In episode 4, Matthew brings Diana to Sept-Tours, the ancestral French home where he was sired and where his vampire mother still lives. Matthew’s mother, Ysabeau, is a well known witch hunter, leading to a rocky start for her relationship with Diana. They leave Oxford in the hopes of avoiding further trouble with Peter Knox and the witches, but taking your girlfriend home to meet your mother isn’t exactly the most unpredictable move, so Peter and the Congregation discover where they are before long.
Matthew and Diana drive to Sept-Tours, rounding a section of road that overlooks the picturesque estate and village as they approach. Eventually, we’ll come to know this section of road very well, but for now, Matthew speeds through without giving Diana a chance to take in the view. As they drive through the village, she asks if the villagers know that the de Clermonts are vampires. He answers that they do- it’s safer for vampires to have a community, just like witches.
It’s also the only way the de Clermonts could have lived there through generations of humans without trouble arising.
Matthew’s mother, Ysabeau de Clermont, is waiting for them outside when they pull up to the castle, but she doesn’t speak when Matthew introduces her to Diana. She leads them inside, then as soon as they’re through the door, she scolds Matthew for being inconsiderate. She speaks to Diana in Medieval French, then criticizes her for only speaking modern English and French.
Ysabeau sets a high bar for her son’s girlfriends. A witch is going to have a hard time ever reaching it.
As Ysabeau sweeps across the room to sit down, the de Clermonts’ ancient vampire housekeeper, Marthe, rushes in to say hello. Her greeting makes up for all of the warmth that Ysabeau’s lacked. When Marthe tells Matthew that she’ll make up a room for Diana, he says she’ll be sleeping in his tower. As he leads the way toward his rooms, Ysabeau continues to give Diana a cold stare.
A cold stare from an ancient, aristocratic vampire is an exceptionally cold stare. Diana manages not to melt.
Upstairs in Matthew’s tower- because of course he lives in a storybook tower when he’s at home with family- he tells Diana to get some rest. She notes that his mother isn’t exactly friendly toward her. He says it’s because they hardly ever have visitors anymore since his stepfather Philippe died, as if Ysabeau is just out of practice.
Diana asks how Philippe died. Matthew says he was killed during World War 2, then he practically runs from the room before she can ask anymore questions. He does at least tell her to let him know if she needs anything.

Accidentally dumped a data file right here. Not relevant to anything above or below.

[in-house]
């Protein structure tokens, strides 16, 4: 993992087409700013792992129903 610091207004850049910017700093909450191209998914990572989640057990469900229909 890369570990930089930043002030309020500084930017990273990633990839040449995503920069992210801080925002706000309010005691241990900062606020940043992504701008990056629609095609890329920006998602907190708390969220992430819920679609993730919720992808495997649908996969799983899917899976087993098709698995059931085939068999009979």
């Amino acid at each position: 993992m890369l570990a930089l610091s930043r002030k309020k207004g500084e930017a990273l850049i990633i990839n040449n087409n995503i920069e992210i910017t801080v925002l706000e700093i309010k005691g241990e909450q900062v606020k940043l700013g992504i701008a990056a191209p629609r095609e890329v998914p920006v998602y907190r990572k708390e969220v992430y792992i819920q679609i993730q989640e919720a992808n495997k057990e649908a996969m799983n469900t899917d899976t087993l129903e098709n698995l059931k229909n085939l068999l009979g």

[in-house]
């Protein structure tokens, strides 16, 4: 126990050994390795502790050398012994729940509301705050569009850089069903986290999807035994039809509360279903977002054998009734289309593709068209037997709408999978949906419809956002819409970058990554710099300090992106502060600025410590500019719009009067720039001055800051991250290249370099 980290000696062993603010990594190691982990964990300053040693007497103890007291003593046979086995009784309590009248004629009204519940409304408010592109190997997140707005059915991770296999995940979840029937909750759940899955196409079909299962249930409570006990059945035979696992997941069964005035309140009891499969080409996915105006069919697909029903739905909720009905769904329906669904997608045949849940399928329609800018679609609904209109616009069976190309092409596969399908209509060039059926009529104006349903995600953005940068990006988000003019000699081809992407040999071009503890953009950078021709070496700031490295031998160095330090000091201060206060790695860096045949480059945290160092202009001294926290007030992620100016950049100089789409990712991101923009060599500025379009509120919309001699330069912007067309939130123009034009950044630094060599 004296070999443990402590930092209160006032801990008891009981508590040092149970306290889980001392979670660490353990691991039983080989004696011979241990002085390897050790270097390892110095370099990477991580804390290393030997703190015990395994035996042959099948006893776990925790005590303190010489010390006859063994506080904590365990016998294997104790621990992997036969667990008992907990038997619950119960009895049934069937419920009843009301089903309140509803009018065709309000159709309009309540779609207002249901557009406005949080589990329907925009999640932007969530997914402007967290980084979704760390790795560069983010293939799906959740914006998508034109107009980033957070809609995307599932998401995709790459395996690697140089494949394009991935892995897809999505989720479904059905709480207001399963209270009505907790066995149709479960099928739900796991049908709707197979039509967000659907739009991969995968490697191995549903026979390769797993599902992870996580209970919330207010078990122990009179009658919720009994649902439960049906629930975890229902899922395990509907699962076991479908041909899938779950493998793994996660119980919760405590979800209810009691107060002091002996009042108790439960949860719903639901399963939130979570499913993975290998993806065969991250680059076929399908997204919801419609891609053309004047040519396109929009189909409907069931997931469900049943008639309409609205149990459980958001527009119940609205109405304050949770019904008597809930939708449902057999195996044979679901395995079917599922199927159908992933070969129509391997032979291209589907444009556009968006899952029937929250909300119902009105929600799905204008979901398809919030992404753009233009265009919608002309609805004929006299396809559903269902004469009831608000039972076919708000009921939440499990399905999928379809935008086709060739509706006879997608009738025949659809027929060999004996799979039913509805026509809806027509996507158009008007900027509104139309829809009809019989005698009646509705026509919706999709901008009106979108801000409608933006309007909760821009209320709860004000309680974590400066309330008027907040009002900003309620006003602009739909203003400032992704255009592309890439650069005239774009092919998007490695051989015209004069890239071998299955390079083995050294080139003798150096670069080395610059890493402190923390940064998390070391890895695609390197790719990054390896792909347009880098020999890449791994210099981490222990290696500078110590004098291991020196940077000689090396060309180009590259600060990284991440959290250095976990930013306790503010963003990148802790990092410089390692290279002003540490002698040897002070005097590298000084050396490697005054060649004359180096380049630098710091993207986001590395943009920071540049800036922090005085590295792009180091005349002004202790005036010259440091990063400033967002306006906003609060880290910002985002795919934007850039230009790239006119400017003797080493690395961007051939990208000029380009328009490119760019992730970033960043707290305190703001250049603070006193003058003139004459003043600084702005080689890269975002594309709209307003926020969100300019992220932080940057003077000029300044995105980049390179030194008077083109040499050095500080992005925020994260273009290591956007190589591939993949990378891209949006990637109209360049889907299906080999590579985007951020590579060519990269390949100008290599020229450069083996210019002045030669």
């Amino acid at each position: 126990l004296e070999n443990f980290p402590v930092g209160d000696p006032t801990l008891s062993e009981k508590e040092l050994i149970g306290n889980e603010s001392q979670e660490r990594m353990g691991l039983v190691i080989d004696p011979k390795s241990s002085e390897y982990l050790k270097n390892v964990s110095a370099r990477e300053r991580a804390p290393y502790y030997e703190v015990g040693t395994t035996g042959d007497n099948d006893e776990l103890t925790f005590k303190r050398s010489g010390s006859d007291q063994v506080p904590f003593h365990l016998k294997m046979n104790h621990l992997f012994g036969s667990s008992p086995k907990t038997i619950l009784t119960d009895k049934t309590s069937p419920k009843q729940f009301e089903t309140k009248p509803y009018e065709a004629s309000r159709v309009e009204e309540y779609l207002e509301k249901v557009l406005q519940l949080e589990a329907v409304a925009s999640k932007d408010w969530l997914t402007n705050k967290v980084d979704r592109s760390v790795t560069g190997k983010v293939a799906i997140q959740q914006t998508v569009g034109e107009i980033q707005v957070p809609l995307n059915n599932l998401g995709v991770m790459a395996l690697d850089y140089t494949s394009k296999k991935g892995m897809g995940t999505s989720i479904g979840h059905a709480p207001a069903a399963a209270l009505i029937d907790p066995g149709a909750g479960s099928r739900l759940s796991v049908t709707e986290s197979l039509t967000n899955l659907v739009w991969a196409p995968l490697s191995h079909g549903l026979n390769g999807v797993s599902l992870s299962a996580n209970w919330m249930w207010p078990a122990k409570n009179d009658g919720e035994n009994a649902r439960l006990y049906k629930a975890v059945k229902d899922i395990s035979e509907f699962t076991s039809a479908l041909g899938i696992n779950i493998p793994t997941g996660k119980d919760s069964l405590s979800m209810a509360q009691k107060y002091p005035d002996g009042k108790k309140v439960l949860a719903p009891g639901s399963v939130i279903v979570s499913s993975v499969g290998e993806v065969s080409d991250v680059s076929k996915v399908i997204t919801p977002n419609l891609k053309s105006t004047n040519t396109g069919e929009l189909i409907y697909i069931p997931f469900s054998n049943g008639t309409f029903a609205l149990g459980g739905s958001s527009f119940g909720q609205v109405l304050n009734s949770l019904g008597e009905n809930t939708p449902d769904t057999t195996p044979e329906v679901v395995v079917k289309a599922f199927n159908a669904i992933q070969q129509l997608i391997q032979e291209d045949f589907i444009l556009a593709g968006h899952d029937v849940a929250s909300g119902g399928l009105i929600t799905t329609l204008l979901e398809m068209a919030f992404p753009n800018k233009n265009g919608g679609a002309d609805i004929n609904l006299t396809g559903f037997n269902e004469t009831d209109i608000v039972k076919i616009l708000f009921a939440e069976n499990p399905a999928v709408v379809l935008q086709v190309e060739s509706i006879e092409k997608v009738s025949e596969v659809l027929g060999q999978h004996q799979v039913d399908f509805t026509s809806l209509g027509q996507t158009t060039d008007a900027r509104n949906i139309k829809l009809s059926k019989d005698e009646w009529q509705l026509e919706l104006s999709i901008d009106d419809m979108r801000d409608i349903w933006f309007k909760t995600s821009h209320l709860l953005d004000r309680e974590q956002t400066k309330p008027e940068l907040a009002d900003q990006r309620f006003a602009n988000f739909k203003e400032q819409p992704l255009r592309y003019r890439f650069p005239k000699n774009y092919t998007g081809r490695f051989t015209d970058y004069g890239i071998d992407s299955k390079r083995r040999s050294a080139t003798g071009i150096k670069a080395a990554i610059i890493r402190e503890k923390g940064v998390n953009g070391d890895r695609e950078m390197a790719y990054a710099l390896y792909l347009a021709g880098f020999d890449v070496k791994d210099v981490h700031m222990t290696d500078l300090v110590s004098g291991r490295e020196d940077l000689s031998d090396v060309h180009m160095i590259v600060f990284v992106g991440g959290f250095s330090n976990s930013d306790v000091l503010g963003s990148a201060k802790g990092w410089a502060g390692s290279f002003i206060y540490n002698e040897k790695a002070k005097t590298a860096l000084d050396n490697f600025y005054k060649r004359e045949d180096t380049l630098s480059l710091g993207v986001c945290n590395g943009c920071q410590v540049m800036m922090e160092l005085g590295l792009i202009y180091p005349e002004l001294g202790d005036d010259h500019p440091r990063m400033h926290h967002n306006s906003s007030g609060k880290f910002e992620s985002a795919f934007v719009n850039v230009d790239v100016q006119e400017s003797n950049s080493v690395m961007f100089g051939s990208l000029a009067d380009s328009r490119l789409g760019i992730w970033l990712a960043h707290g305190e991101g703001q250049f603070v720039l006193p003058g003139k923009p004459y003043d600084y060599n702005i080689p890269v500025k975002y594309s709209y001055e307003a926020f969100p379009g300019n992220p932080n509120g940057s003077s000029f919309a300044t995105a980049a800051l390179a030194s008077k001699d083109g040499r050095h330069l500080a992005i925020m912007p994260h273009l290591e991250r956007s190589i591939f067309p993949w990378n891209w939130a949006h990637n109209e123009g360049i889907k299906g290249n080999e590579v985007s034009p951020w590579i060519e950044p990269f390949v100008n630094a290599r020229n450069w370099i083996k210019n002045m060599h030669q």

Back in Oxford, Marcus goes to check Matthew’s apartment, joking with Miriam on the phone about Ysabeau’s fierce attitude toward witches as he climbs the stairs. He finds Juliette waiting for him inside. She asks if Matthew is off chasing Diana. He denies any knowledge of Matthew consorting with a witch.
Juliette tells him Gerbert will be angry with her if she goes home empty handed, so she’s very motivated to get the answer. Then she asks if Matthew still pines for her the way she pines for him. Marcus tells her Matthew has forgotten about her. She physically attacks him and is winning the fight when Miriam races into the room. Miriam tears Juliette away from Marcus and roughs her up some, then lets her go. Juliette taunts Marcus for needing to be saved, then asks them to tell Matthew she called.
Miriam: “Eternity’s a long time to be chasing a man who doesn’t want you, Juliette.”
At Sept-Tours, Matthew discovers that Ysabeau has locked the door to Philippe’s office. She refuses to open it as long as there’s a witch in the house. Matthew brought work with him and wants to use the office. He points out that Diana didn’t kill Philippe. They have a tense moment, then she gives him the key.
Ysabeau: “Her kind killed him, nobody else.”
As he enters the office, she asks if he’s really thought about the consequences of what he’s doing.
Diana dreams of snow or ashes falling and sees her mother, as she looked after she died, standing at the window. When Diana speaks to her, Rebecca turns and says, “Diana?” Diana has a flash of being encased in spider webs again, then she wakes up.